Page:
Have you ever tried to pull a door that needs to be pushed?
Or struggled to find a button you need to click on a website? Taken more than half a second to work out which is the hot tap in hotel room, or how the shower works? Or dealt with a customer complaint where they’ve misunderstood something about your product or service?
These are all, fundamentally, design problems.
Each problem could be solved or prevented with some care and attention paid to design: the style and position of door handles; building a website with the needs of the user in mind; deigning to put ‘hot’ and ‘cold’ labels on a tap even if it doesn’t fit with the exclusive aesthetic; reviewing every aspect of your customers’ experience with your business to see how and where it could be improved.
Good design makes people’s lives better. It makes your customers happier (even if they don’t realise why), and your business more successful. Good design creates a better experience, and that tends to increase sales, reduce complaints, improve customer retention, lower costs and save time.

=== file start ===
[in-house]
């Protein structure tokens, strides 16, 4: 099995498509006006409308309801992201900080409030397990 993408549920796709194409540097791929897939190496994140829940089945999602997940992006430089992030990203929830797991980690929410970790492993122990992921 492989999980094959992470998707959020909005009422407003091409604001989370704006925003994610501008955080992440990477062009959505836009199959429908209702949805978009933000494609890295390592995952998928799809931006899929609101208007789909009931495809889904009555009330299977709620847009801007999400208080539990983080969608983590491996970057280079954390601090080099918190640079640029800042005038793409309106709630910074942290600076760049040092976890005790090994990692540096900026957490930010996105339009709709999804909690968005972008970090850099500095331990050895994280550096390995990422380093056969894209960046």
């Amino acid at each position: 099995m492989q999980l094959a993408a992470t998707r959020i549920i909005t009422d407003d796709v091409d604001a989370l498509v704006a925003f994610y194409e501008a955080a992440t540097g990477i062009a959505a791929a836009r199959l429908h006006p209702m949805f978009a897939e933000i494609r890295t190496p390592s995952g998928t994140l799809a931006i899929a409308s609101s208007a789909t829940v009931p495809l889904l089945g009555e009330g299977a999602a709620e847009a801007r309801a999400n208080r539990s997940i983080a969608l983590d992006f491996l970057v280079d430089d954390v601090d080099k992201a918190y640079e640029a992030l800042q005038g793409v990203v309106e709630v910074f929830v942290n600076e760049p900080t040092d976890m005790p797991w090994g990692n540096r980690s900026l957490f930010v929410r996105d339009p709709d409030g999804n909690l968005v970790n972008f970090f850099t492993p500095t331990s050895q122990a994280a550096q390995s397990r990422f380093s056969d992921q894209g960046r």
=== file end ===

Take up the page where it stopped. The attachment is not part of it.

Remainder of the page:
Bad, or equally no design, basically tells your customer, they’re not very important to you, their custom doesn’t matter, and you’re not motivated to make their experience better. And, unsurprisingly, that tends to create the opposite outcome.